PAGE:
Many different switches exist on the market, each providing unique characteristics for electronic circuit implementations. These generally open or close a circuit in specific applications, allowing them to operate as intended. For example, a simple switch may integrate into a washing machine, torchlight, etc. In that case, they can power on and off. Now, we will introduce the bi-directional switch. As the name suggests, it differs from a regular button due to the current flowing in both directions. By reading this article, you will gain more knowledge about a bidirectional switch and its capabilities. So let’s get started!
What is a Bidirectional Switch
A bidirectional power switch (BPS) is an active switch with bidirectional current flow capabilities when it operates. Otherwise, if it turns off, the device, called a four-quadrant switch, provides bidirectional voltage blocking. The BPS performs these operations through its MOSFETs or IGBTs implementation.
The BPS represents a traditional ON/OFF switch due to the current flowing in both directions. In this case, the switch’s point A (input terminal) receives a positive voltage. Meanwhile, point B receives a positive voltage, causing the current to flow from point A to B. The process can also reverse through voltage polarity switching.
A BPS device has applications in matrix converters and SSR designs with MOSFET implementations.
A BPS system offers excellent reliability via circuitry protection against short circuits, inrush currents, overloads, and overheating. Thus, the device will remain safe when connected to a battery.
The device allows power to flow from points A to B and B to A. Its flexibility characteristic ensures that the path turns on when terminal B activates. Of course, this occurs even if terminal A receives no voltage.
A bidirectional switch can connect to a battery, improving voltage regulation.
Additionally, a simple bi-directional switch features low on-state resistance Ron for battery applications. As a result, voltage regulation improves.
Simple Bidirectional Switch Construction
A bidirectional switch circuit features MOSFETs or IGBTs connected in series from one end to the other. Also, these can configure in three different ways. For example, one configuration may consist of two P-channel MOSFETs connected back to back.
In another setting, two N-channel MOSFETs connect crosswise at each source, forming a BPS design. The third setup involves connecting two N-channel MOSFETs from one drain source to another. As a result, it provides bidirectional conductivity capabilities.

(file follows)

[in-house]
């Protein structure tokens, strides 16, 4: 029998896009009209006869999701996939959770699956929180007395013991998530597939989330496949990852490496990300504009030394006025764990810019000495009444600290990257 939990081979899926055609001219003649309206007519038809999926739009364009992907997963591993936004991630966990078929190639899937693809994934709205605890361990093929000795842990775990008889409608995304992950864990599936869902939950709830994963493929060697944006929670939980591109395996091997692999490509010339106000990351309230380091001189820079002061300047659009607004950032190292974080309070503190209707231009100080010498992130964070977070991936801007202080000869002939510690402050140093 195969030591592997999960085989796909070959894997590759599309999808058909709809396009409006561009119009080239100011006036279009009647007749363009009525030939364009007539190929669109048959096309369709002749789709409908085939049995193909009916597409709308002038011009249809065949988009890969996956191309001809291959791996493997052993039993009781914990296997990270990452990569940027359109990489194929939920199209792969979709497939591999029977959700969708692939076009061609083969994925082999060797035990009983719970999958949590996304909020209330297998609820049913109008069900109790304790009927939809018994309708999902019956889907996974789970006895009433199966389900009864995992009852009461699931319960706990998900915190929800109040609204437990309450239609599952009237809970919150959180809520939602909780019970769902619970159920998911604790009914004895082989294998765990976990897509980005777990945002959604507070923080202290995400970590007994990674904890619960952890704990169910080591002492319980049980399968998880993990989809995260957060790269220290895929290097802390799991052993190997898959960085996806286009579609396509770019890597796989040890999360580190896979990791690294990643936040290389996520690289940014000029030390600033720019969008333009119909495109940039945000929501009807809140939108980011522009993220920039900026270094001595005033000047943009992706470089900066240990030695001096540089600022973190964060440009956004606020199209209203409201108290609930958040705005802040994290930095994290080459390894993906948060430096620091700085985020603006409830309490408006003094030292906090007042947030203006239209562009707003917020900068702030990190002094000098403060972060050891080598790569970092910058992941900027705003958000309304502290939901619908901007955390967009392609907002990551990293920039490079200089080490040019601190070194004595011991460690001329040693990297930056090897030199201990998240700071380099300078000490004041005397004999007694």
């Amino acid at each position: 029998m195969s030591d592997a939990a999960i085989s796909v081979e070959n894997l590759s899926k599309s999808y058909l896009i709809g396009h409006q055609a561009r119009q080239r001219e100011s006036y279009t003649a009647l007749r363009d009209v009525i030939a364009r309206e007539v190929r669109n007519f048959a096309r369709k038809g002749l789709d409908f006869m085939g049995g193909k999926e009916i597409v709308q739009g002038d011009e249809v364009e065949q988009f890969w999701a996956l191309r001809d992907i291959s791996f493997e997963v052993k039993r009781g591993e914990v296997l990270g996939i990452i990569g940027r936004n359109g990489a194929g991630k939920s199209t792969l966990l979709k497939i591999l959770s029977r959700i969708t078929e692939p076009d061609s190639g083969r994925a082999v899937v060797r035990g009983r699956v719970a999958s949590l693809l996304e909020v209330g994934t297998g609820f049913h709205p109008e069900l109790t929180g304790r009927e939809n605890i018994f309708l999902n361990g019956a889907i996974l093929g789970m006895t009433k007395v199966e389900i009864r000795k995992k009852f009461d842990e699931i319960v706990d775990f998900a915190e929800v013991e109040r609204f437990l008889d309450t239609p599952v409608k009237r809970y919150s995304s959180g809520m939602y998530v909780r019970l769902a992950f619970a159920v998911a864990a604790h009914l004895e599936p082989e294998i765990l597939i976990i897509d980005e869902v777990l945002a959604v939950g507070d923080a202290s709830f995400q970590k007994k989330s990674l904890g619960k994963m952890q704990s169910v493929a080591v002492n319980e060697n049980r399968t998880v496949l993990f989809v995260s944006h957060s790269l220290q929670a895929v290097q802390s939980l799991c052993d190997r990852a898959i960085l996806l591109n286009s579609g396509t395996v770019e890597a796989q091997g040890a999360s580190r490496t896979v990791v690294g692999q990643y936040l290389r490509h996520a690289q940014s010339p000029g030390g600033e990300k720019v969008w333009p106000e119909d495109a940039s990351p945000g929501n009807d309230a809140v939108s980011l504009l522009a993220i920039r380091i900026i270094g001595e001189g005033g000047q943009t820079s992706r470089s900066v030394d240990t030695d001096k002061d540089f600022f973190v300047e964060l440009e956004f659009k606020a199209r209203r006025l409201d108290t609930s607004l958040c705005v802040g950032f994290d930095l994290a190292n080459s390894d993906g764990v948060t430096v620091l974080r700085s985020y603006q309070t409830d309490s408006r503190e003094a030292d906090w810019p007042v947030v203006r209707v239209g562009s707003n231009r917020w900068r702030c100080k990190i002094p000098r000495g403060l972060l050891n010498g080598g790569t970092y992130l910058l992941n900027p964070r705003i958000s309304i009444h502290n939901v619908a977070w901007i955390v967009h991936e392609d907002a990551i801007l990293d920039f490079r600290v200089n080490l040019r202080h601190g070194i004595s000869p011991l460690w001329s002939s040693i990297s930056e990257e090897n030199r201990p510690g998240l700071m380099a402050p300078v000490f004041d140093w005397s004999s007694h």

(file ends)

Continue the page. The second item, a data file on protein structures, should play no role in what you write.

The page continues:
Bidirectional switch circuit diagram.
You will need the following components to build the bidirectional switch circuit:
- 50V P-Channel MOSFET – 2x
- N-Channel MOSFET – 1x
- External Diode – 3x
- 0.1uF Capacitor – 1x
- 10K Resistor – 1x
- 10 Ohms Resistor – 1x
- PCB – 1x
Follow the steps below to create a directional switch:
Diode symbol schematic.
First, add one 50V P-Channel MOSTEF on the circuit’s left side. Then, connect the D1 Diode’s anode terminal to the MOSFET’s drain pin. Meanwhile, the cathode terminal must connect to the MOSFET’s source pin. Afterward, add the second P-Channel MOSFET and click the first MOSFET’s source pin to the second MOSFET’s source pin.
Next, add the D2 Diode, connecting the cathode terminal to the source pin. Then, click the anode terminal to the drain pin. After that, combine the first MOSFET gate pin with the second MOSFET gate pin. Then, integrate the C1 0.1uF capacitor and 10K resistor as shown in the circuit diagram.
Lastly, add any N-Channel MOSFET to the circuit. You will then need to connect the R2 10 Ohms resistor to the N-Channel MOSFET’s drain pin. Then, click the D3 Diode’s cathode terminal to the N-Channel MOSFET’s drain pin. Meanwhile, the anode terminal connects to the source pin. Afterward, join the N-Channel MOSFET’s source pin to the ground.
Applying a positive voltage to point A sets the D1 Diode to a forward-biased and conductive state. Afterward, the gate voltage flows through the D2 Diode and continues to the right side P-MOSFET, making point B conductive.
Meanwhile, applying a positive voltage to point B will cause the forward-biased diode D2 to be in a conductive state. Additionally, the N-channel MOSFET provides ON/OFF switching capabilities for the BPS system.
Lastly, the capacitor and resistors protect the BPS device against the in-rush current surge.
Because of its extreme RDSon, a P-Channel MOSFET will generate more heat. Therefore, these can cause issues in a BPS system. Instead, these must feature more extensive and expensive devices compared to N-Channel MOSFET-based BPS systems.
Overall, a bidirectional switch device allows current flow from point A to point B in a circuit. Of course, this setting can reverse, which means either terminal receives voltage. In that case, it will not affect its overall performance. Not only that, but a bidirectional switch provides excellent circuitry protection against inrush current, short circuits, overloads, and overheating. You can even utilize the BPS system for battery applications to improve voltage regulation. You should note that a BPS device can consist of P-Channel and N-Channel MOSFETs, making it very easy to build!
Do you have any questions regarding the bidirectional switch? Feel free to contact us!